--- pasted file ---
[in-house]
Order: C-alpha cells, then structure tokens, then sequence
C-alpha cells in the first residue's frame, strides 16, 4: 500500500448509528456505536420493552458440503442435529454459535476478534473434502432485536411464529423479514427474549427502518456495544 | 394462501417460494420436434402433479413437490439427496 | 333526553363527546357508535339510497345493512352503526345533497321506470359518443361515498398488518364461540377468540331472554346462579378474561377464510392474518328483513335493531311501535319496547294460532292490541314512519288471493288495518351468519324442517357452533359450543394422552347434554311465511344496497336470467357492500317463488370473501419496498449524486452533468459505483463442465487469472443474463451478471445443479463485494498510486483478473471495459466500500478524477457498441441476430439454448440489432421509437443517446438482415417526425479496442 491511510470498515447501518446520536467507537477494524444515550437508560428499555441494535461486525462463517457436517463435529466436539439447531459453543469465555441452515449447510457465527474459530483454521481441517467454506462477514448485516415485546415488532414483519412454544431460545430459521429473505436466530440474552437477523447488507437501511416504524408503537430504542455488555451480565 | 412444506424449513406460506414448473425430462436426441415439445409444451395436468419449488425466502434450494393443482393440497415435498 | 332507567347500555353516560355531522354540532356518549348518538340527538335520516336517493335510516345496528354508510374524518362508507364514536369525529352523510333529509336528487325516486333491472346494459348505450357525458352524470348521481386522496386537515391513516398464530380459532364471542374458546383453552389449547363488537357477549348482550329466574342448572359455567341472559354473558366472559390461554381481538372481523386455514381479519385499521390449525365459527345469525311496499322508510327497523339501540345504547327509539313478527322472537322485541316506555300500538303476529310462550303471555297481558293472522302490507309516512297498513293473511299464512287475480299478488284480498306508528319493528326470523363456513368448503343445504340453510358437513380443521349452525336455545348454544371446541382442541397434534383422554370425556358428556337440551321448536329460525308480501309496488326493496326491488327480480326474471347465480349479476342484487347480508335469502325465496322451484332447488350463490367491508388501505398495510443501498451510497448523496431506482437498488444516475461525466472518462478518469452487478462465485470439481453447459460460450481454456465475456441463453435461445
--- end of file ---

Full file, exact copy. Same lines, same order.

[in-house]
Order: C-alpha cells, then structure tokens, then sequence
C-alpha cells in the first residue's frame, strides 16, 4: 500500500448509528456505536420493552458440503442435529454459535476478534473434502432485536411464529423479514427474549427502518456495544 | 394462501417460494420436434402433479413437490439427496 | 333526553363527546357508535339510497345493512352503526345533497321506470359518443361515498398488518364461540377468540331472554346462579378474561377464510392474518328483513335493531311501535319496547294460532292490541314512519288471493288495518351468519324442517357452533359450543394422552347434554311465511344496497336470467357492500317463488370473501419496498449524486452533468459505483463442465487469472443474463451478471445443479463485494498510486483478473471495459466500500478524477457498441441476430439454448440489432421509437443517446438482415417526425479496442 491511510470498515447501518446520536467507537477494524444515550437508560428499555441494535461486525462463517457436517463435529466436539439447531459453543469465555441452515449447510457465527474459530483454521481441517467454506462477514448485516415485546415488532414483519412454544431460545430459521429473505436466530440474552437477523447488507437501511416504524408503537430504542455488555451480565 | 412444506424449513406460506414448473425430462436426441415439445409444451395436468419449488425466502434450494393443482393440497415435498 | 332507567347500555353516560355531522354540532356518549348518538340527538335520516336517493335510516345496528354508510374524518362508507364514536369525529352523510333529509336528487325516486333491472346494459348505450357525458352524470348521481386522496386537515391513516398464530380459532364471542374458546383453552389449547363488537357477549348482550329466574342448572359455567341472559354473558366472559390461554381481538372481523386455514381479519385499521390449525365459527345469525311496499322508510327497523339501540345504547327509539313478527322472537322485541316506555300500538303476529310462550303471555297481558293472522302490507309516512297498513293473511299464512287475480299478488284480498306508528319493528326470523363456513368448503343445504340453510358437513380443521349452525336455545348454544371446541382442541397434534383422554370425556358428556337440551321448536329460525308480501309496488326493496326491488327480480326474471347465480349479476342484487347480508335469502325465496322451484332447488350463490367491508388501505398495510443501498451510497448523496431506482437498488444516475461525466472518462478518469452487478462465485470439481453447459460460450481454456465475456441463453435461445